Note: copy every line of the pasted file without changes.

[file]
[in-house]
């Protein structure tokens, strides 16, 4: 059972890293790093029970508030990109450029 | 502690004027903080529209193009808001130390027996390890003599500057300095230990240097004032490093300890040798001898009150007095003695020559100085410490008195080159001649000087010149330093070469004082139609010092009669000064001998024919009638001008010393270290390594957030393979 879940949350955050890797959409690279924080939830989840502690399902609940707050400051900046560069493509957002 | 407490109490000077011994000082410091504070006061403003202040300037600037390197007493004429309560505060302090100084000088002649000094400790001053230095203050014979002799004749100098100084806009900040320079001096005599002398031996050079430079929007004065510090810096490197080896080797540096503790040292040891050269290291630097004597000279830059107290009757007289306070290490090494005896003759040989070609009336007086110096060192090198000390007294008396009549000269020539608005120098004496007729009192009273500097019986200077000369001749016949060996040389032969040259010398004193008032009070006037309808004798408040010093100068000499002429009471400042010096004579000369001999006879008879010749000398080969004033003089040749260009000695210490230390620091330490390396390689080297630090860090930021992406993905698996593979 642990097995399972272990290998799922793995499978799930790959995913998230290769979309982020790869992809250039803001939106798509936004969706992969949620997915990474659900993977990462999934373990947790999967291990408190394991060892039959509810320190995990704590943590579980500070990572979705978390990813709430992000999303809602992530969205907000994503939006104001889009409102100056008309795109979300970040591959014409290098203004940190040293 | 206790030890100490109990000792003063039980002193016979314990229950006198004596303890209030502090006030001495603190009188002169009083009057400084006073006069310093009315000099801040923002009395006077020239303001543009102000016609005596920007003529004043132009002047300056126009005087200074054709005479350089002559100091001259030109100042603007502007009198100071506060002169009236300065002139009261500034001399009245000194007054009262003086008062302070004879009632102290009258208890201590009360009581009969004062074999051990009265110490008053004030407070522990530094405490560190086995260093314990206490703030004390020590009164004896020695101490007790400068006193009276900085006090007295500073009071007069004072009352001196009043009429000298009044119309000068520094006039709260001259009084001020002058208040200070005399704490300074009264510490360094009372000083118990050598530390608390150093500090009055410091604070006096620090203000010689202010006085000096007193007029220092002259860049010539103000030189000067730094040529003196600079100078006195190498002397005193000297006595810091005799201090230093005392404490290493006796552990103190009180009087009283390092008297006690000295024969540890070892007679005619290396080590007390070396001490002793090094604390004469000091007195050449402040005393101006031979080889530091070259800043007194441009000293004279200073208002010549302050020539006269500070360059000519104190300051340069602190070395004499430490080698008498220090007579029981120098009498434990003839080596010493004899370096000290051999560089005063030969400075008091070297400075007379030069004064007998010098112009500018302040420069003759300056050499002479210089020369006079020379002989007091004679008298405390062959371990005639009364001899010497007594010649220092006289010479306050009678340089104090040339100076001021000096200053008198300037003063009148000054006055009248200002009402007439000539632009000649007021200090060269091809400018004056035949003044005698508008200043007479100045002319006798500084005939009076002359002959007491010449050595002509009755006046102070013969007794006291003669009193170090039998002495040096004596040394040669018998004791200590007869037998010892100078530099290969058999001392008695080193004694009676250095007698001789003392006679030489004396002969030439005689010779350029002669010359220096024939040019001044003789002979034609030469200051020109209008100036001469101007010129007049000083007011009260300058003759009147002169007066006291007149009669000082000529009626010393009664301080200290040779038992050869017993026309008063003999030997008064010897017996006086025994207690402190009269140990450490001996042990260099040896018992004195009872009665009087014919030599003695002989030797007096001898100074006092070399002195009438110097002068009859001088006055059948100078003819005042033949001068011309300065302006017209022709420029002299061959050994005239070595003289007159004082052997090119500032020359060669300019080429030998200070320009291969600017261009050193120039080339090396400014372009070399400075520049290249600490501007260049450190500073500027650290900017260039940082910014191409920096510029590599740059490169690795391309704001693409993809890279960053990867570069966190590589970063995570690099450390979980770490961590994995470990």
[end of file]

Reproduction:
[in-house]
């Protein structure tokens, strides 16, 4: 059972890293790093029970508030990109450029 | 502690004027903080529209193009808001130390027996390890003599500057300095230990240097004032490093300890040798001898009150007095003695020559100085410490008195080159001649000087010149330093070469004082139609010092009669000064001998024919009638001008010393270290390594957030393979 879940949350955050890797959409690279924080939830989840502690399902609940707050400051900046560069493509957002 | 407490109490000077011994000082410091504070006061403003202040300037600037390197007493004429309560505060302090100084000088002649000094400790001053230095203050014979002799004749100098100084806009900040320079001096005599002398031996050079430079929007004065510090810096490197080896080797540096503790040292040891050269290291630097004597000279830059107290009757007289306070290490090494005896003759040989070609009336007086110096060192090198000390007294008396009549000269020539608005120098004496007729009192009273500097019986200077000369001749016949060996040389032969040259010398004193008032009070006037309808004798408040010093100068000499002429009471400042010096004579000369001999006879008879010749000398080969004033003089040749260009000695210490230390620091330490390396390689080297630090860090930021992406993905698996593979 642990097995399972272990290998799922793995499978799930790959995913998230290769979309982020790869992809250039803001939106798509936004969706992969949620997915990474659900993977990462999934373990947790999967291990408190394991060892039959509810320190995990704590943590579980500070990572979705978390990813709430992000999303809602992530969205907000994503939006104001889009409102100056008309795109979300970040591959014409290098203004940190040293 | 206790030890100490109990000792003063039980002193016979314990229950006198004596303890209030502090006030001495603190009188002169009083009057400084006073006069310093009315000099801040923002009395006077020239303001543009102000016609005596920007003529004043132009002047300056126009005087200074054709005479350089002559100091001259030109100042603007502007009198100071506060002169009236300065002139009261500034001399009245000194007054009262003086008062302070004879009632102290009258208890201590009360009581009969004062074999051990009265110490008053004030407070522990530094405490560190086995260093314990206490703030004390020590009164004896020695101490007790400068006193009276900085006090007295500073009071007069004072009352001196009043009429000298009044119309000068520094006039709260001259009084001020002058208040200070005399704490300074009264510490360094009372000083118990050598530390608390150093500090009055410091604070006096620090203000010689202010006085000096007193007029220092002259860049010539103000030189000067730094040529003196600079100078006195190498002397005193000297006595810091005799201090230093005392404490290493006796552990103190009180009087009283390092008297006690000295024969540890070892007679005619290396080590007390070396001490002793090094604390004469000091007195050449402040005393101006031979080889530091070259800043007194441009000293004279200073208002010549302050020539006269500070360059000519104190300051340069602190070395004499430490080698008498220090007579029981120098009498434990003839080596010493004899370096000290051999560089005063030969400075008091070297400075007379030069004064007998010098112009500018302040420069003759300056050499002479210089020369006079020379002989007091004679008298405390062959371990005639009364001899010497007594010649220092006289010479306050009678340089104090040339100076001021000096200053008198300037003063009148000054006055009248200002009402007439000539632009000649007021200090060269091809400018004056035949003044005698508008200043007479100045002319006798500084005939009076002359002959007491010449050595002509009755006046102070013969007794006291003669009193170090039998002495040096004596040394040669018998004791200590007869037998010892100078530099290969058999001392008695080193004694009676250095007698001789003392006679030489004396002969030439005689010779350029002669010359220096024939040019001044003789002979034609030469200051020109209008100036001469101007010129007049000083007011009260300058003759009147002169007066006291007149009669000082000529009626010393009664301080200290040779038992050869017993026309008063003999030997008064010897017996006086025994207690402190009269140990450490001996042990260099040896018992004195009872009665009087014919030599003695002989030797007096001898100074006092070399002195009438110097002068009859001088006055059948100078003819005042033949001068011309300065302006017209022709420029002299061959050994005239070595003289007159004082052997090119500032020359060669300019080429030998200070320009291969600017261009050193120039080339090396400014372009070399400075520049290249600490501007260049450190500073500027650290900017260039940082910014191409920096510029590599740059490169690795391309704001693409993809890279960053990867570069966190590589970063995570690099450390979980770490961590994995470990």